Napsbury Park

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Napsbury Park
Napsbury Park is located in Hertfordshire
Napsbury Park
Napsbury Park
Napsbury Park shown within Hertfordshire
OS grid reference TL 16811 04070
District
Shire county
Region
Country England
Sovereign state United Kingdom
Post town ST ALBANS
Postcode district AL2
Dialling code 01727
Police Hertfordshire
Fire Hertfordshire
Ambulance East of England
EU Parliament East of England
UK Parliament
List of places
UK
England
Hertfordshire
51°43′23″N 0°18′36″W / 51.723°N 0.310°W / 51.723; -0.310Coordinates: 51°43′23″N 0°18′36″W / 51.723°N 0.310°W / 51.723; -0.310

Napsbury Park is a residential development in Hertfordshire, England. It is located to the north of London, at Junction 22 of the M25 motorway and Junction 6 of the M1 motorway. It is in the ward of St. Stephen

It is near St Albans and is part of the St Albans District. It falls within the London Colney Parish Council area. It is close to St Albans, Radlett and Potters Bar, where some residents travel to work, shop and commute to London. The 658 bus directly serves Napsbury Park and connects the estate with St Albans, London Colney, Shenley and Borehamwood. The nearby bus stop at London Colney High Street is called upon by the 602 bus which connects to St Albans, Watford, Radlett and Hatfield; And the 84 bus which connects with St Albans, Potters Bar and Barnet.

Early history[edit]

Prehistoric or Roman activity is indicated by cropmarks to the east of the railway in Napsbury hospital grounds; and again on the north side of the hospital. Documentary evidence suggests the existence of a lost medieval settlement.[1][2] Early Napsbury is mentioned in the Domesday Book, when it was called Absa and owned by Cedric, a vassall of Archbishop Stigand:[3] it had a house called Tylehouse which was associated with tile and brick workings. It is known that there were people settled there with tofts, smallholdings or farms, since tithes were payable in the 14th century.[4] The house on the Napsbury estate was later owned by Nicholas Bacon, father of Francis Bacon.[3]

Napsbury Hospital[edit]

The Middlesex County Asylum was founded in 1898 with the hospital designed in a country estate style in 1900 by architect Rowland Plumbe, who also rebuilt, to his designs, the Royal London Hospital, Whitechapel in 1897.

The hospital was designed for 1,205 residents,[5] and the grounds were designed by William Goldring.[5] Following the construction of the numerous buildings and extensive grounds, Napsbury opened on 3 June 1905.[6] According to the Middlesex County Record, the initial cost, including land and equipment, was £545,000, or £473 per bed. In 1908 Plumbe designed an extension to accommodate a further 600 patients.[7]

During the First World War, Napsbury was used for and known as the County of Middlesex War Hospital, which treated wounded soldiers.[5][8][9] Following the war, the hospital was returned to its original purpose,[3] and, in the late 1920s, a nurses' home was also added to the site.

Although Napsbury suffered some bomb damage in the Blitz, it was in continuous use as a hospital until its official closure in 1998. However, until at least 2002 one building was still in use for psychiatric patients.[5] Due to its largely untouched parkland, Napsbury was listed by English Heritage as a Grade II Historic Park and Garden in 2001.[10]

Redevelopment[edit]

Large building
Renovated West Hall

After the closure of the hospital, Crest Nicholson acquired the site and built the current residential development sympathetically around the existing wood and parkland areas. Now consisting of approximately 500 residences spread over newly built detached, terraced and townhouses also apartments converted from the original buildings. Features include multi-use tennis courts, cricket and sports pitches, a sports pavilion building and footpaths throughout the extensive woodland.[11]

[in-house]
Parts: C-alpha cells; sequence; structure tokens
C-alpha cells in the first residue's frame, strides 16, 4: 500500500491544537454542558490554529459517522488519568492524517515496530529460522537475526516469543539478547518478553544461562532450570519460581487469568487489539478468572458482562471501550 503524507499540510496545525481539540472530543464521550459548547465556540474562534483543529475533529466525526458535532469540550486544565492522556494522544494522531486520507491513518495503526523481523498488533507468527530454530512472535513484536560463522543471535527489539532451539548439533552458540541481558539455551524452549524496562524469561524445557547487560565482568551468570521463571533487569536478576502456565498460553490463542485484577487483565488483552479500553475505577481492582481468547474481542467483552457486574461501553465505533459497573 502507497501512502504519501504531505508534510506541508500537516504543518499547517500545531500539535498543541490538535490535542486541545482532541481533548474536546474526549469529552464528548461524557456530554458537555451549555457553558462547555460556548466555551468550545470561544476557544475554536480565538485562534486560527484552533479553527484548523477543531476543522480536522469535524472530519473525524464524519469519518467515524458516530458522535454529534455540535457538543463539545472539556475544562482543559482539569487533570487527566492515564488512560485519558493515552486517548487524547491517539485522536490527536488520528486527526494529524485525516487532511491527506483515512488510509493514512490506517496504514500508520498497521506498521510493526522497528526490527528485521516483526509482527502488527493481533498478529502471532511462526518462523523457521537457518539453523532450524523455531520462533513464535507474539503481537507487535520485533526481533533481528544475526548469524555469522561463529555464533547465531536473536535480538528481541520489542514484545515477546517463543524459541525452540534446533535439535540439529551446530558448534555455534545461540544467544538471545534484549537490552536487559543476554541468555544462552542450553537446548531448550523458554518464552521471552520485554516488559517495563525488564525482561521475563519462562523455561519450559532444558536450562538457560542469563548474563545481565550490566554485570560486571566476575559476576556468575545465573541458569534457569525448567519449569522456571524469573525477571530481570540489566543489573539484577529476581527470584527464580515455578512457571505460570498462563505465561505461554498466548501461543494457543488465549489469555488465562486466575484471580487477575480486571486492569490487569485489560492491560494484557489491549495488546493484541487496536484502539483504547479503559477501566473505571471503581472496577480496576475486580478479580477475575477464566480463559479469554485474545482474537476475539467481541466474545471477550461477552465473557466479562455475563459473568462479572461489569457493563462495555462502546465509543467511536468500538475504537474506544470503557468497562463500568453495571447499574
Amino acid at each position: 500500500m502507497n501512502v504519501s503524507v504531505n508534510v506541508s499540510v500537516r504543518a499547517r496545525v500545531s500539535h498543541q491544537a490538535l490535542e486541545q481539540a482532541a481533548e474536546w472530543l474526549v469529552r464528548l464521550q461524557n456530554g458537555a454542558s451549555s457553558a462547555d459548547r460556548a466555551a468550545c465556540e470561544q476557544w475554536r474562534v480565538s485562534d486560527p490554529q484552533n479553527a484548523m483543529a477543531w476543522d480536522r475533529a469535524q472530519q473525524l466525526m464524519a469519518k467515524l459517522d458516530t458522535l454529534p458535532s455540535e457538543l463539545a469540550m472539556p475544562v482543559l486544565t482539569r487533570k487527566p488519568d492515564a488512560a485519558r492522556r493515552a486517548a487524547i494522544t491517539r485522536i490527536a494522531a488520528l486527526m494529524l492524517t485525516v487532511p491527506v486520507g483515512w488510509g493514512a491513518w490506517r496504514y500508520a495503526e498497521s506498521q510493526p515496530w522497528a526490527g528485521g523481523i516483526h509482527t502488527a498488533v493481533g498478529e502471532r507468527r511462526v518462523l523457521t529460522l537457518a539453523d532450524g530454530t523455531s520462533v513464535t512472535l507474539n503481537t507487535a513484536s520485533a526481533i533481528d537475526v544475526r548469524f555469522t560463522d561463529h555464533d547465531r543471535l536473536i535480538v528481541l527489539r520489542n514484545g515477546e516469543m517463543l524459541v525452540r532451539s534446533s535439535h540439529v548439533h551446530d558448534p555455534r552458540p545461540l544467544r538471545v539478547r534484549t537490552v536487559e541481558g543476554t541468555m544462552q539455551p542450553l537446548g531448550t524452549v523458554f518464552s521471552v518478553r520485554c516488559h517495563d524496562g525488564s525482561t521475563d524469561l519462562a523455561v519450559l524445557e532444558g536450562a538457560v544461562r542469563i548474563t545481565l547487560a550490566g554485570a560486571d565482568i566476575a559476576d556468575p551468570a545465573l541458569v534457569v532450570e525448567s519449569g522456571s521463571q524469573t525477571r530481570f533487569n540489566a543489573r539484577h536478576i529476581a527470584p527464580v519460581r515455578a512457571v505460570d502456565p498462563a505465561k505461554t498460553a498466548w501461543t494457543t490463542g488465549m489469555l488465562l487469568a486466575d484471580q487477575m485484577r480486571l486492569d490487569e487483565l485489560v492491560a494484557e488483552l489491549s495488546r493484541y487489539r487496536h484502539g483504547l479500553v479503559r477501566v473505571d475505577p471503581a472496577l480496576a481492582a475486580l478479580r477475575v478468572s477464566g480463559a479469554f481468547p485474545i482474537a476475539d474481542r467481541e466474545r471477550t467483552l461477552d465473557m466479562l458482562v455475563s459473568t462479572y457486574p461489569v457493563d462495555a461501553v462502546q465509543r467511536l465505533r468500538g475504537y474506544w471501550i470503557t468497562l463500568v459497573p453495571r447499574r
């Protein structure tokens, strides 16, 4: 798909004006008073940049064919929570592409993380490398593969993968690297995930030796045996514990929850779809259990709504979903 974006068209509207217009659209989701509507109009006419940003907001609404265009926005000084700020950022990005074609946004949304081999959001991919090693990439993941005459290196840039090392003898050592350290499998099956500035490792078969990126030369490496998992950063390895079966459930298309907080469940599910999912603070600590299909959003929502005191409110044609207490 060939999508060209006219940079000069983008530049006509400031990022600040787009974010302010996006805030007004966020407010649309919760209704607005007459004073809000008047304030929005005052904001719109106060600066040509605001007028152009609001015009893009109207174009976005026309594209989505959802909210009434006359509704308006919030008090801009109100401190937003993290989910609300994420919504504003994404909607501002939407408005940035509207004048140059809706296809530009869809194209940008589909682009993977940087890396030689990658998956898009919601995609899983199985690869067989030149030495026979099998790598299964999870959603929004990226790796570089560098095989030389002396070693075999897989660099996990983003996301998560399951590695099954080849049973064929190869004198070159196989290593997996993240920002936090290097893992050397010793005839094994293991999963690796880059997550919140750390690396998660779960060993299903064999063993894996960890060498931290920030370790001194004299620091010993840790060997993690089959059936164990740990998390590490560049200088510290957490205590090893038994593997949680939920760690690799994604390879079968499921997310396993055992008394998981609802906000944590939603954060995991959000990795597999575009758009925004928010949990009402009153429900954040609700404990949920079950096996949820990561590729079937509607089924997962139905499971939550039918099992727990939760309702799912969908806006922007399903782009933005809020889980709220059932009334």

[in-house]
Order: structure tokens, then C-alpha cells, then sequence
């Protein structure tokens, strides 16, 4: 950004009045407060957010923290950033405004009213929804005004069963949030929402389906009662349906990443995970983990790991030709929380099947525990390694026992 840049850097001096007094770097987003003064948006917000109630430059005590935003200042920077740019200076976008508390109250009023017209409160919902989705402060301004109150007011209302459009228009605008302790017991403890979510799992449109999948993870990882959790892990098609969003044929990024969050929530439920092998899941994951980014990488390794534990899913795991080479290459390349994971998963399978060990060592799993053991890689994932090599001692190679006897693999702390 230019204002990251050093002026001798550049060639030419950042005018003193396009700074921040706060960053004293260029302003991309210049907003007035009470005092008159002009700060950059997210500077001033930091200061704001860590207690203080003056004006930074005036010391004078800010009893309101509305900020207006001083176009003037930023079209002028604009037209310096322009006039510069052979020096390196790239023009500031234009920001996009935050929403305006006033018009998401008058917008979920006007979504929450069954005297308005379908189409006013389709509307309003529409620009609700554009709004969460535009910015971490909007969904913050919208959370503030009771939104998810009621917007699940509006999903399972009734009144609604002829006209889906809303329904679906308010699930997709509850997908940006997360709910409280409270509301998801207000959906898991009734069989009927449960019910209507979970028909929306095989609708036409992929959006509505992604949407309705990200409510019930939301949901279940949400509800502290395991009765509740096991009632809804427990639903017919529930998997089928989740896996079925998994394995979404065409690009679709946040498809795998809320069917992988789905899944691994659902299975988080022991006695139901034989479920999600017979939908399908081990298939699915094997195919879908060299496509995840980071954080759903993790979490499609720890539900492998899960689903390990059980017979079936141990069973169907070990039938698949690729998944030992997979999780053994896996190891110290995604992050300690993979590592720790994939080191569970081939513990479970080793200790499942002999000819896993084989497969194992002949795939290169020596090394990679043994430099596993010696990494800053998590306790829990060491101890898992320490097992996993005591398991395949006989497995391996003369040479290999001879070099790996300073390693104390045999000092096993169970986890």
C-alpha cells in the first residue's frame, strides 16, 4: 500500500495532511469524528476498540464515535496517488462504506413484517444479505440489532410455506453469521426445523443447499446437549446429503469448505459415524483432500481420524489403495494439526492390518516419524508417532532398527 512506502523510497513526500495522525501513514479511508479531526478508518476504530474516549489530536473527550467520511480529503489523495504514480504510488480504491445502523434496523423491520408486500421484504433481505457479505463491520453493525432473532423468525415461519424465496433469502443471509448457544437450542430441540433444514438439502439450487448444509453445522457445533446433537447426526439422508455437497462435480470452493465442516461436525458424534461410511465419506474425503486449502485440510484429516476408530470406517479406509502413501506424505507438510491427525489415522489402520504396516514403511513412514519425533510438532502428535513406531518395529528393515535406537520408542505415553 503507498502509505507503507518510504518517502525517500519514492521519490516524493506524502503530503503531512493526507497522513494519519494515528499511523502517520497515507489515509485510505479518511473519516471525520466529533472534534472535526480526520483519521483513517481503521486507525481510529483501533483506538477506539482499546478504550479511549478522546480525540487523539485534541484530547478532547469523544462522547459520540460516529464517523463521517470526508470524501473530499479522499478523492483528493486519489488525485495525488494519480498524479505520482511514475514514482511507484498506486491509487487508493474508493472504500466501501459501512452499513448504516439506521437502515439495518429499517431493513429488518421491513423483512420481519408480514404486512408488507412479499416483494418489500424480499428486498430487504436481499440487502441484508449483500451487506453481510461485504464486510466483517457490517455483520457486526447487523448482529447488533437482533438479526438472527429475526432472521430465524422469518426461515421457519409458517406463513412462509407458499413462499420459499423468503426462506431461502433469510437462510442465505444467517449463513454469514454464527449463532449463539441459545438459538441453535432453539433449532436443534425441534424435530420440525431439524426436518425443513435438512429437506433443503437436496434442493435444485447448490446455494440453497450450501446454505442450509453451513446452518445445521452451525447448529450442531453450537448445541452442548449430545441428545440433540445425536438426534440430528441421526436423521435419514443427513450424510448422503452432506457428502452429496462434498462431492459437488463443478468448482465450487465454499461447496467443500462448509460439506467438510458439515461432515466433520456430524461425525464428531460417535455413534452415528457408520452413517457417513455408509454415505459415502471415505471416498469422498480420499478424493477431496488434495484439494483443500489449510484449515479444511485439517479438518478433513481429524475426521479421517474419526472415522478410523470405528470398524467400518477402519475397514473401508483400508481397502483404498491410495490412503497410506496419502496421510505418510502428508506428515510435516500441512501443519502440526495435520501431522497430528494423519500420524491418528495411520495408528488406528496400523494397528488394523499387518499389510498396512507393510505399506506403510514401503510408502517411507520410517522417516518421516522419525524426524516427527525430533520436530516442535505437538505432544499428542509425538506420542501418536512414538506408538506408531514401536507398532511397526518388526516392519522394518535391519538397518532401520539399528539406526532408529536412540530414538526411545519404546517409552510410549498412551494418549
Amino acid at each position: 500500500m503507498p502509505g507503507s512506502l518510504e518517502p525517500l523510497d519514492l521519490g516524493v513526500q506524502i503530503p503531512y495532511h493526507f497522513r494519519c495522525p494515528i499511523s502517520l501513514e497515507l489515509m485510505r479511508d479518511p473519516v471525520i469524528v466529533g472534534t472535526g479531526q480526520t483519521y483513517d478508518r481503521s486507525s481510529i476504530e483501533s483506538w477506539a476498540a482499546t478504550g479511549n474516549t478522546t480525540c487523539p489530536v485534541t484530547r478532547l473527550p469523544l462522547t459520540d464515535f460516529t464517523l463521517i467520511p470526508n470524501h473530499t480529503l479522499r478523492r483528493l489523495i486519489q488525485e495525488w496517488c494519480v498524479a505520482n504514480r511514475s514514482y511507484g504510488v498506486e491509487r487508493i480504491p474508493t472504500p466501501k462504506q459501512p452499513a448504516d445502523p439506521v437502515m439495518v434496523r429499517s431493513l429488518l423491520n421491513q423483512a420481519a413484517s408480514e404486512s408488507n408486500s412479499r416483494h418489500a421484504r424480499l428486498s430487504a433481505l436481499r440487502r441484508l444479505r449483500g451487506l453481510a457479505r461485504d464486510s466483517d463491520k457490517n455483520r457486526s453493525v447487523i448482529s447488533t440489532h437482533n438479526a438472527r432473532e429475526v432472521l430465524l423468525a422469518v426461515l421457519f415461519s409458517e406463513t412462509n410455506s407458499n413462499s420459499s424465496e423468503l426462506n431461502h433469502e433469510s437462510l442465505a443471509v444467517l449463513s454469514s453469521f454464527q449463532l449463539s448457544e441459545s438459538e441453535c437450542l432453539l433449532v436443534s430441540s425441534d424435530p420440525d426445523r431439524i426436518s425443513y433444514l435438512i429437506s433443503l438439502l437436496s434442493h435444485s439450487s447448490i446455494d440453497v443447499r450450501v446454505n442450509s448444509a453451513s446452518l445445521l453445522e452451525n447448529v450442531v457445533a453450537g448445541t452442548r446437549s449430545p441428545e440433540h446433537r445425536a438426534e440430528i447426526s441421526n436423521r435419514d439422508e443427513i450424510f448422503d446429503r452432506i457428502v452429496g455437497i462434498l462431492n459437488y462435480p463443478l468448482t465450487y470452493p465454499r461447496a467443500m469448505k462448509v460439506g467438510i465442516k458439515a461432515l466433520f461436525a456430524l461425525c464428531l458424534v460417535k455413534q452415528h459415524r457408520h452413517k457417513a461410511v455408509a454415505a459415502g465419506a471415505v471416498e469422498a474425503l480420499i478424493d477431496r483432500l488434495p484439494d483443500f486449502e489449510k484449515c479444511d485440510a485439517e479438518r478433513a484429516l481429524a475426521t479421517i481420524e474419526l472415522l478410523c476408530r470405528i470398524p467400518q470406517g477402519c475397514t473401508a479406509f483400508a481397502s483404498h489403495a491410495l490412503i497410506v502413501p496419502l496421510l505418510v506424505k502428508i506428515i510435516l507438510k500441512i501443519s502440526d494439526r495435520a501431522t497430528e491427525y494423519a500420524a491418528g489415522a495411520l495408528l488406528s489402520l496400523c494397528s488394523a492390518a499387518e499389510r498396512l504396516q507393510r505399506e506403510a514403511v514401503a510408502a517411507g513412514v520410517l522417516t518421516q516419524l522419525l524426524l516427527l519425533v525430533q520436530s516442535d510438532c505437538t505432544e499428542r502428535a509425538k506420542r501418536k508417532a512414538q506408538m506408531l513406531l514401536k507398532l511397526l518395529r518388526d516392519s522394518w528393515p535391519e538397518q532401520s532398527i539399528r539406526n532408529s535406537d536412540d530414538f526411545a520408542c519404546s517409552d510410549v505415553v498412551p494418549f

Local features[edit]

Napsbury railway station was built by the Midland Railway in 1905 on its line to St Pancras station. Consisting of an island platform between the slow lines, with a siding serving the Middlesex County Asylum at Napsbury, it closed in 1959.[3]

There is currently planning permission for the first commercial and retail units on the site, which will build upon the settlement's village status.[12]

Famous residents[edit]

References[edit]

  1. ^ The Deserted Medieval Villages Of Hertfordshire 2nd Ed 1982- K. Rutherford Davis ISBN 0-901354-23-6
  2. ^ Bourn, Rob (September 2007). "Archaeological desk based assessment" (PDF). Radlett SRFI St Albans Hertfordshire. St Albans District Council. Retrieved 25 March 2010. 
  3. ^ a b c d e Ted Banfield (1985), Remember London Colney, Barracuda Books 
  4. ^ Page (editor), William (1908). "British History Online". Parishes: St Peter's', A History of the County of Hertford: volume 2 (1908): "Napsbury". Victoria County History. pp. 412–424. Retrieved 25 March 2010. 
  5. ^ a b c d e Warwack, O. (2007). "A bit about Napsbury". Retrieved 2008-06-21. 
  6. ^ "Middlesex County Asylum". Cracknell, P. 2005. Retrieved 2008-06-21. 
  7. ^ "A History of Napsbury Park". 
  8. ^ "Napsbury". Genealogy in Hertfordshire. 2007. Retrieved 2008-06-21. 
  9. ^ Toms, J. (2006). "Review of Forgotten Lunatics of the Great War by Peter Barham". Institute of Historical Research. Retrieved 2008-06-21. ; Bill Pollard, email to Jamie Oliver, May 8, 2011.
  10. ^ Napsbury Park.com - http://www.napsburypark.com/main/
  11. ^ Napsbury Park.com - http://napsburypark.com/main/index.php?option=com_content&task=view&id=27&Itemid=41
  12. ^ St Albans City - www.stalbans.gov.uk
  13. ^ Boden, A (2007). "Ivor Gurney : A Biographical outline". Ivor Gurney Society. Retrieved 2013-01-20. 
  14. ^ Dean, M (2012-08-23). "Opal Whiteley's Riddles". The New Yorker. Retrieved 2013-01-20. 

External links[edit]